August 27, 2014 – Excerpted from “Put Out Into the Deep,” Bishop DiMarzio’s column in The Tablet:
The events of the last several weeks in Staten Island and Missouri give evidence to the deep racial divide that still exists in our country. In too many circumstances, it is the police, who are on the front lines of our society, who encounter difficulties and become surrogates for our own unrequited racism.
I, myself, cannot help but remember the days of the race riots in my native city of Newark, N.J., during the 1960s. The explosion of violence following the death of Martin Luther King Jr., who was the greatest proponent of nonviolent revolution, remains deep in my memory. As we look back to the 1960s, have we learned any lessons from that time when the racial divide seemed to be so great?
Like you, I had hoped our Nation had moved beyond race. Clearly, our Nation has matured. In many areas, race seems to have ceased being a deterrent to advancement. We have elected our first African-American President. Also, here in our own city, we have elected a mayor who has a biracial family. We have eliminated much of the discrimination based on race that still plagues our society. More opportunities have been given to racial minorities to achieve scholastically and economically. Most would agree, however, that our society is not yet color-blind. What is the path that will allow us to recognize all people as God’s children and treat each with equality?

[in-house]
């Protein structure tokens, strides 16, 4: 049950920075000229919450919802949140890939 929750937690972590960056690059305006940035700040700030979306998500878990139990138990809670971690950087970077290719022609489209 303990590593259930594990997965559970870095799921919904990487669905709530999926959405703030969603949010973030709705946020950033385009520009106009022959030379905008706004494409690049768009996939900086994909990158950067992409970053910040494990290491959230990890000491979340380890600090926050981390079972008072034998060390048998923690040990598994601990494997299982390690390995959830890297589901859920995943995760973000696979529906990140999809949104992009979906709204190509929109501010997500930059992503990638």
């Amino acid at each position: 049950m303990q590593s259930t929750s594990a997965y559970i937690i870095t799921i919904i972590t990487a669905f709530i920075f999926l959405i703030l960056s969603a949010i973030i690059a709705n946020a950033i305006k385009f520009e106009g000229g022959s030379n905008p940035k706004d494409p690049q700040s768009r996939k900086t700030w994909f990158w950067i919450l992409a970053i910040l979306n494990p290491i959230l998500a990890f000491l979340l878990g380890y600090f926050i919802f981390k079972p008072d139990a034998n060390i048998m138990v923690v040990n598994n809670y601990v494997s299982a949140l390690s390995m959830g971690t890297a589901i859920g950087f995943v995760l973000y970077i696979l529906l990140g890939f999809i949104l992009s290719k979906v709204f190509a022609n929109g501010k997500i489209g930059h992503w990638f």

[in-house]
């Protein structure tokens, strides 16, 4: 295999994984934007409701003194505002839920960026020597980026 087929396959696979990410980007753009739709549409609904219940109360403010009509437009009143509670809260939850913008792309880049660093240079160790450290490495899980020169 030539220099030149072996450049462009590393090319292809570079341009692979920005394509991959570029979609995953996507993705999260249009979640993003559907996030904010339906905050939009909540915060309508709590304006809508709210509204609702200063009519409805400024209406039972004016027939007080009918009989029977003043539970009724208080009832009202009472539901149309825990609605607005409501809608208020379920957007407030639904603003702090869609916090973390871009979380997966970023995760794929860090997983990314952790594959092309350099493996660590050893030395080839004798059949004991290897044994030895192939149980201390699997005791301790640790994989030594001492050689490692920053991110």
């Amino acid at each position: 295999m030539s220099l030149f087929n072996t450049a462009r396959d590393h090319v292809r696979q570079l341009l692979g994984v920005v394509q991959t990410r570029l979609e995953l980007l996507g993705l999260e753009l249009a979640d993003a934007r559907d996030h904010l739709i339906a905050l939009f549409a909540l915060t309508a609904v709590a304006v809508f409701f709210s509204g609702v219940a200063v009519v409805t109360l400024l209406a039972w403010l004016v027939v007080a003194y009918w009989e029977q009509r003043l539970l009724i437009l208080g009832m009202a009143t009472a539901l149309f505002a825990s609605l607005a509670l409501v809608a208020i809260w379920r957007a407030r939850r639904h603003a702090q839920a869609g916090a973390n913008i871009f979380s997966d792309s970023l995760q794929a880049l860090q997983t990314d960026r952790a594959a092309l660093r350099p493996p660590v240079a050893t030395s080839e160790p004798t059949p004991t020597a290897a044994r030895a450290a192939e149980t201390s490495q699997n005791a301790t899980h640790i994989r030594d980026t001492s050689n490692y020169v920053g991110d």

Read the full text of the Bishop’s column on The Tablet website.